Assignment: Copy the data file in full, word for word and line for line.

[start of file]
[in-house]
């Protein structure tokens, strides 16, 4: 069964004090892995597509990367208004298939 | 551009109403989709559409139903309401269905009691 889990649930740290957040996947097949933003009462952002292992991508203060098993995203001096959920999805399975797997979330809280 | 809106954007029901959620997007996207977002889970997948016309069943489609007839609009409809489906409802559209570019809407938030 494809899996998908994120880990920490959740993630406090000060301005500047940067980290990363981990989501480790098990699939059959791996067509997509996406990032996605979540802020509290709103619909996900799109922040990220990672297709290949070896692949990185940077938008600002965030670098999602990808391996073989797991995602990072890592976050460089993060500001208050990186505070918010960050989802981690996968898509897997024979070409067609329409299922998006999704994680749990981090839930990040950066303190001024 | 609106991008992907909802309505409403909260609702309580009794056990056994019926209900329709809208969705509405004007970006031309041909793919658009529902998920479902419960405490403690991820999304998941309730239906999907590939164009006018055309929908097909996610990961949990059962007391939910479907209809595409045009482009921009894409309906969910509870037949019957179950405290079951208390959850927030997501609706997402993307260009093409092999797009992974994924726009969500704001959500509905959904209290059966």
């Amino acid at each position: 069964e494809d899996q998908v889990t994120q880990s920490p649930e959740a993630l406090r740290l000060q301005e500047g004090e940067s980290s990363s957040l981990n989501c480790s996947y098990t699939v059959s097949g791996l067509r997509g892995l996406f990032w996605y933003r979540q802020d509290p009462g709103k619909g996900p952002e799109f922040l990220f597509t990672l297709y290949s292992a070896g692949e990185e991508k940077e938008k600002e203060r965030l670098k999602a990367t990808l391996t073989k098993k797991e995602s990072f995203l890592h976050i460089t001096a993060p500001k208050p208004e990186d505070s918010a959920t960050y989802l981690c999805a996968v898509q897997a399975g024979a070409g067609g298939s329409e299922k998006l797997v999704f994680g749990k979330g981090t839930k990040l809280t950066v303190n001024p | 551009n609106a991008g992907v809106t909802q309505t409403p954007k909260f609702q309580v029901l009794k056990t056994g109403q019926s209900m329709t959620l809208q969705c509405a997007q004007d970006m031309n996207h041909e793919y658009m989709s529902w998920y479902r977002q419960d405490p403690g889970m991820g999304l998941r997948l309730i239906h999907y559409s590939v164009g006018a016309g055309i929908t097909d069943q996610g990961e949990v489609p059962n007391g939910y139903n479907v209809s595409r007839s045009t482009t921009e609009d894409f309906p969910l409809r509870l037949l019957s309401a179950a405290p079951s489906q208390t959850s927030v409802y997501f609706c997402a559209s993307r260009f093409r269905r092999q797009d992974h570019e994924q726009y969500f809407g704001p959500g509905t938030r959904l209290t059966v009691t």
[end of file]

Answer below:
[in-house]
């Protein structure tokens, strides 16, 4: 069964004090892995597509990367208004298939 | 551009109403989709559409139903309401269905009691 889990649930740290957040996947097949933003009462952002292992991508203060098993995203001096959920999805399975797997979330809280 | 809106954007029901959620997007996207977002889970997948016309069943489609007839609009409809489906409802559209570019809407938030 494809899996998908994120880990920490959740993630406090000060301005500047940067980290990363981990989501480790098990699939059959791996067509997509996406990032996605979540802020509290709103619909996900799109922040990220990672297709290949070896692949990185940077938008600002965030670098999602990808391996073989797991995602990072890592976050460089993060500001208050990186505070918010960050989802981690996968898509897997024979070409067609329409299922998006999704994680749990981090839930990040950066303190001024 | 609106991008992907909802309505409403909260609702309580009794056990056994019926209900329709809208969705509405004007970006031309041909793919658009529902998920479902419960405490403690991820999304998941309730239906999907590939164009006018055309929908097909996610990961949990059962007391939910479907209809595409045009482009921009894409309906969910509870037949019957179950405290079951208390959850927030997501609706997402993307260009093409092999797009992974994924726009969500704001959500509905959904209290059966």
């Amino acid at each position: 069964e494809d899996q998908v889990t994120q880990s920490p649930e959740a993630l406090r740290l000060q301005e500047g004090e940067s980290s990363s957040l981990n989501c480790s996947y098990t699939v059959s097949g791996l067509r997509g892995l996406f990032w996605y933003r979540q802020d509290p009462g709103k619909g996900p952002e799109f922040l990220f597509t990672l297709y290949s292992a070896g692949e990185e991508k940077e938008k600002e203060r965030l670098k999602a990367t990808l391996t073989k098993k797991e995602s990072f995203l890592h976050i460089t001096a993060p500001k208050p208004e990186d505070s918010a959920t960050y989802l981690c999805a996968v898509q897997a399975g024979a070409g067609g298939s329409e299922k998006l797997v999704f994680g749990k979330g981090t839930k990040l809280t950066v303190n001024p | 551009n609106a991008g992907v809106t909802q309505t409403p954007k909260f609702q309580v029901l009794k056990t056994g109403q019926s209900m329709t959620l809208q969705c509405a997007q004007d970006m031309n996207h041909e793919y658009m989709s529902w998920y479902r977002q419960d405490p403690g889970m991820g999304l998941r997948l309730i239906h999907y559409s590939v164009g006018a016309g055309i929908t097909d069943q996610g990961e949990v489609p059962n007391g939910y139903n479907v209809s595409r007839s045009t482009t921009e609009d894409f309906p969910l409809r509870l037949l019957s309401a179950a405290p079951s489906q208390t959850s927030v409802y997501f609706c997402a559209s993307r260009f093409r269905r092999q797009d992974h570019e994924q726009y969500f809407g704001p959500g509905t938030r959904l209290t059966v009691t």